Auxiliary firefighters (from left) Tyron Charles, Matt Rogers, Shane Macklin, Shannell van Nek and Regan Boustead. Picture: Mark Cranitch
Auxiliary firefighters (from left) Tyron Charles, Matt Rogers, Shane Macklin, Shannell van Nek and Regan Boustead. Picture: Mark Cranitch

Enter the guardians of Gracemere

THEY'RE the hometown heroes of Queensland's hellfire horror.

Plumbers, nurses and miners are among locals who stood shoulder to shoulder to fight the ferocious firestorm that threatened to wipe out Gracemere and nearby towns outside Rockhampton.

State remains on high fire alert

How fires unfolded yesterday

The "guardians of Gracemere" included auxiliary firefighters Shane Macklin, a Rockhampton Mater Hospital purchasing officer, along with nurse Shannell Van Nek, miner Reegan Boustead, smelter worker Matt Rogers and plumber Tyron Charles.

They left their jobs and families to bravely defend Gracemere and the neighbouring towns of Kabra and Stanwell as the most catastrophic bushfire conditions in Queensland history threatened their community of about 8000 people.

For 12 hours until 2am yesterday, the part-time firefighters battled 15m flames and intense smoke to help save Gracemere, which had been evacuated on Wednesday afternoon.

After a couple of hours sleep, they were back on the frontline yesterday as flames fanned by strengthening westerly winds flared again and thick clouds of smoke billowed around Gracemere , Kabra and Stanwell.

 

Auxiliary firefighters (from left) Tyron Charles, Matt Rogers, Shane Macklin, Shannell van Nek and Regan Boustead. Picture: Mark Cranitch
Auxiliary firefighters (from left) Tyron Charles, Matt Rogers, Shane Macklin, Shannell van Nek and Regan Boustead. Picture: Mark Cranitch

 

Firefighters managed to save all but one home: a hilltop house at Kabra was flattened by a fireball which roared up the slope late on Wednesday.

"It's probably the most intense fire I've been to in 20-odd years," said Mr Macklin, captain of the Gracemere Fire Brigade.

"There were multiple structures under threat. The fire got close. Gracemere was very lucky but the fire is still there.

"We're definitely not at a stage where I'd say it's safe."

Locals also banded together to save the Kabra Hotel from being engulfed after flames came within less than 100m of the iconic pub on the Capricorn Highway.

Drinkers downed schooners and climbed onto the roof to put up sprinklers in a desperate bid to avert disaster at their beloved watering hole.

"We saw the big red glow coming over the hill but we've managed to dodge a bullet," a relieved publican Jo Lidster said.

"One of the fellas said 'don't worry Jo, we won't let this old girl burn'.

"I knew the place would be protected because the locals need their hotel."

 

Shannon Coombs captured the fire on his Gracemere property.
Shannon Coombs captured the fire on his Gracemere property.

 

A fresh fire emergency was declared yesterday afternoon as Premier Annastacia Palaszczuk arrived at the pub, which was converted into a makeshift command post, to congratulate firefighters and locals for saving Gracemere.

"We have a bit of an unfolding situation happening behind us .. crews are going out to establish some more containment lines as we speak," Ms Palaszczuk told reporters.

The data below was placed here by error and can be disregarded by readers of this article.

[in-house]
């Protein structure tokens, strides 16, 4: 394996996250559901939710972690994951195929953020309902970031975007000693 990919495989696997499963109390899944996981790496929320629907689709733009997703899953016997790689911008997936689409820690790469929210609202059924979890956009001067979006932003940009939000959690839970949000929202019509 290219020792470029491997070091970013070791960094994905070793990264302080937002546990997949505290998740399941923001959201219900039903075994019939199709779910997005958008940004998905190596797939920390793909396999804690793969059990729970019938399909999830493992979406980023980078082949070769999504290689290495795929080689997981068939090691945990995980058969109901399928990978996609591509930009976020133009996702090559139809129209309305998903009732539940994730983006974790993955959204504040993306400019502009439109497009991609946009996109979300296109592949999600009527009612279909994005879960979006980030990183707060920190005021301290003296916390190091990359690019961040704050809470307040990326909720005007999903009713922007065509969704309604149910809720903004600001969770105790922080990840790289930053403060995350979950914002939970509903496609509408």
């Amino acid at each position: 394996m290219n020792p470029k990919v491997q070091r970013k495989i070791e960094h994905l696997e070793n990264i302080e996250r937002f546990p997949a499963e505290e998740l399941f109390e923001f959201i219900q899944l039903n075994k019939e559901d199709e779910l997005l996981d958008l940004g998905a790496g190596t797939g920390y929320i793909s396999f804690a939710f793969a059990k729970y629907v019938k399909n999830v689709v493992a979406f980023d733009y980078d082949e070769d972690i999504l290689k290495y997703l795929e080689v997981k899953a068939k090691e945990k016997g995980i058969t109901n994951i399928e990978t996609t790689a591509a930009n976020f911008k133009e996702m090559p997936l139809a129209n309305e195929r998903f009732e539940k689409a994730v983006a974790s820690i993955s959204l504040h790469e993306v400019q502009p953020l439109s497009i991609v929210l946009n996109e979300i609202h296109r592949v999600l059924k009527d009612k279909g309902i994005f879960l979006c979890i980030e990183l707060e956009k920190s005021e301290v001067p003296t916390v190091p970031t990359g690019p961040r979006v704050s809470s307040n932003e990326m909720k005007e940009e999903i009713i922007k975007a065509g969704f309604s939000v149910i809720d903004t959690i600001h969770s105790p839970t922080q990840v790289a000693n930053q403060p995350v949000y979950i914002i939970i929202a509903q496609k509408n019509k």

"We're not out of this yet, " she said.

Queensland fire chief Katarina Carroll congratulated the 12,000 residents of Gracemere who evacuated on Wednesday as the firestorm bore down on them.

"You rock, Gracemere," she said.

Queensland Fire and Emergency Service acting inspector Joe Pope said two water bombers sent in on Wednesday had saved Gracemere, Kabra and Stanwell from potential devastation.

"They are the difference that saved the community of Gracemere and the smaller communities of Kabra and Stanwell by allowing us to pull this fire up in time and not have too much affect," he said.

 

A tracking map shows how close the fires came to Gracemere.
A tracking map shows how close the fires came to Gracemere.

 

Meanwhile, another small community north of Bundaberg was forced to flee yesterday, as the region enters its second week of extreme bush fire activity today.

Winfield, about 60km north of Bundaberg, became the sixth tiny town in the area to be evacuated, as a devastating bushfire continued on its south-westerly warpath.

The historic blaze first took hold of the nearby Deepwater and Round Hill areas last Thursday.

Like clockwork, residents were once again told to leave immediately as midday approached.

Boats have become a main source of transportation in the area as the fire rages around the winding Baffle Creek, cutting off roads and bridges.

Residents will not be allowed to assess the damage themselves until well into next week.

Water bombing aircraft was called in, but provided little relief as the blaze broke containment lines.

 

The Gracemere fire as seen from Rockhampton
The Gracemere fire as seen from Rockhampton

 

At Mt Larcom, northwest of Gladstone, authorities were again on high alert due to spot fires that flared up midafternoon.

The tiny township of Ambrose, about 8km north of Mt Larcom, also came close to an evacuation.

Authorities continue to fight spot fires around Gladstone, which has a population of about 33,000 people.

Despite hellish conditions at Mt Larcom on Wednesday night, no homes were destroyed.

Mt Larcom State School did lose its shed, however.